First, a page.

Donation gives state patient a new voice

2018-10-24 06:03
The happy Solomzi Mzamo (in front), who has received a device to help him communicate. At the back from left are Tayla Viviers, Emma Emmerich and Merryl Weimers.Photos:KAILIN DANIELS

The happy Solomzi Mzamo (in front), who has received a device to help him communicate. At the back from left are Tayla Viviers, Emma Emmerich and Merryl Weimers.Photos:KAILIN DANIELS

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THE first state patient in the Eastern Cape has received a voice generating communication device at the Livingstone Tertiary Hospital after approximately R18 000 was donated by the public.

Solomzi Mzamo (53), from Cradock, suffered a stroke in 2017, which left him with severe expressive language difficulties.

Although he has regained most of his physical capabilities, he is still unable to fully communicate.

Working with Mzamo, the speech therapy department at Livingstone Tertiary Hospital recognised that he was a good candidate for the alternative and augmentative communication (AAC) devices available on the market.

“We have identified that in our department there is a need in terms of patients who, even with speech therapy, are still unable to speak. Solomzi Mzamo is one of these patients. He was assessed and identified to be a candidate for an AAC device,” said chief speech therapist Merryl Weimers.

“In terms of his language, he is able to fully understand speech, but just unable to physiologically generate verbal speech,” she added.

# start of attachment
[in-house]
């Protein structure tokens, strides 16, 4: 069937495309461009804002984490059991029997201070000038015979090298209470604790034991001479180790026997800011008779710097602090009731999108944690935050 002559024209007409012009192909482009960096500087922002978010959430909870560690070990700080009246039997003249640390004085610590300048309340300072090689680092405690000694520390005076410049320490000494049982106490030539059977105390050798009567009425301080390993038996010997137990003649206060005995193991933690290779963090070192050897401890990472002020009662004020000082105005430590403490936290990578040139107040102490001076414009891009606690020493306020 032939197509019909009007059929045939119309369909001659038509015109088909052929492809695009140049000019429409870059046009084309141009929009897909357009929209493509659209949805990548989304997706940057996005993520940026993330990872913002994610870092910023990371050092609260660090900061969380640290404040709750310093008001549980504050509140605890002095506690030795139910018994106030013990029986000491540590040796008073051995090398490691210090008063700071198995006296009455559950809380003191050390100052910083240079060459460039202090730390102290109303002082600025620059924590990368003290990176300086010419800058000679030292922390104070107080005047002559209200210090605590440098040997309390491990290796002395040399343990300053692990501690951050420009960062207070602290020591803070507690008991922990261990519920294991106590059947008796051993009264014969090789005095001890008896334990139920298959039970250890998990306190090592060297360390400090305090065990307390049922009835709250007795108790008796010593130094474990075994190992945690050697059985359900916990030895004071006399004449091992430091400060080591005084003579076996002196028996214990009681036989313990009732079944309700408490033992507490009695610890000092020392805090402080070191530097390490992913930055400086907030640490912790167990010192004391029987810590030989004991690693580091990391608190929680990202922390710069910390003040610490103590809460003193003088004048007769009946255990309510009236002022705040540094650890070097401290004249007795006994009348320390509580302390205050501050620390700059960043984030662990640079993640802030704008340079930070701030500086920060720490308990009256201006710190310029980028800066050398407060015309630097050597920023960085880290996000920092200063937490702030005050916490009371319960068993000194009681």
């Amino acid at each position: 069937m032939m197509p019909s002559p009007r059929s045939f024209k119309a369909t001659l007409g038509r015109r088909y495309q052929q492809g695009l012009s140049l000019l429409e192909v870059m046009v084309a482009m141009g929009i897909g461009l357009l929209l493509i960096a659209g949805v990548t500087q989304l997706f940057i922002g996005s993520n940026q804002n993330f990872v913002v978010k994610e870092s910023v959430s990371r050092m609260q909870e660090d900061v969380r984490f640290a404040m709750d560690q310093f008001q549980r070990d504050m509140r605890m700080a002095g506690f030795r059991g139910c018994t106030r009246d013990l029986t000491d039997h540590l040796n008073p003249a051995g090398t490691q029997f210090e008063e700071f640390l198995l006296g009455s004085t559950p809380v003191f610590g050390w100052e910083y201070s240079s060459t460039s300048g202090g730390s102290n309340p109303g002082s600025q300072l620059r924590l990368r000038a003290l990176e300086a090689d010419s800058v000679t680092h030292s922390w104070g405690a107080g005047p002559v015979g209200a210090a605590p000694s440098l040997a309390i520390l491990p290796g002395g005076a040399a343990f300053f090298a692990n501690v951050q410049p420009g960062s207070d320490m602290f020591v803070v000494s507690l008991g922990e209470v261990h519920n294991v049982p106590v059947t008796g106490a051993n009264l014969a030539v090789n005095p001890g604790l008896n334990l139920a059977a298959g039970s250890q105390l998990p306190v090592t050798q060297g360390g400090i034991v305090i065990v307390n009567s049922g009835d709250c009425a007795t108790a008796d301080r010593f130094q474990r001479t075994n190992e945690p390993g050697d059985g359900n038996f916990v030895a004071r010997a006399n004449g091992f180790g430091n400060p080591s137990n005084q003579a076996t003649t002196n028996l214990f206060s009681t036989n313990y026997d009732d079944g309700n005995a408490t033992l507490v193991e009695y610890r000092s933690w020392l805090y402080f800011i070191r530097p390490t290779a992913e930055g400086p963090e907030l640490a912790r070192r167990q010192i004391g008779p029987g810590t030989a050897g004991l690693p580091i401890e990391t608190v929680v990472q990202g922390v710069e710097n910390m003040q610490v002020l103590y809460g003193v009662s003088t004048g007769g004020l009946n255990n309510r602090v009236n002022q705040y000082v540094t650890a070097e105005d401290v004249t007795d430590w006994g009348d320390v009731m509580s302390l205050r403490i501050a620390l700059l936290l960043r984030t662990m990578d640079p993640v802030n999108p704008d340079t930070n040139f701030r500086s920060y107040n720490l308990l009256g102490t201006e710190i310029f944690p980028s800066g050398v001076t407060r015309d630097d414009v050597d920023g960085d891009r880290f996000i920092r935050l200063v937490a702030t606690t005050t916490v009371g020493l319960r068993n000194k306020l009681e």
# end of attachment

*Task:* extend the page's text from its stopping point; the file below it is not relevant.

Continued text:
However, these devices are quite expensive and Mzamo needed to raise close to R18 000 to acquire the tablet and software, which was to become his ‘new voice’.

Fortunately for Mzamo, a member of the community started a ‘go fund me’ page to generate funds for a communication device. Through the generous donations from the public, the page has raised enough funds to buy the necessary device and software for Mzamo.

“The hospital got into contact with Emma (Emmerich) from Inclusive Solutions who has been assisting us with the assessment for the device most suitable for the patient,” Weimers added.

The device is in the form of a tablet with graphics relating to everyday life - with just a touch of Mzamo’s finger he is now able to communicate.

“There are frequently used phrases and words stored in each of the graphic folders so that when the user needs to communicate – say, for instance, to ask for something to eat, he simply touches the ‘meals’ button to find the phrase.

“The device then speaks the words for the patient,” said Emmerich.

Mzamo has quickly become accustomed to using the device.

In fact, with PE Express’svisit to the hospital, Mzamo showed off his new device with phrases, such as “My computer speaks for me”, and “My name is Solomzi Mzamo and I like to joke”.

Although the device brings relief to the livelihood of Mzamo, as head of his family tribe, he is still unable to make important decisions in his culture.

“We are really grateful for the device and it will definitely help to make things easier, but as an elder in our culture, my brother remains unable to make important decisions. However, we are hopeful that he will regain his speech again and that the device will make all our lives easier,” said Mzamo’s brother, Thembisile.

Mzamo is yet to receive training sessions to effectively use the device and to add additional pre-programmed phrases.


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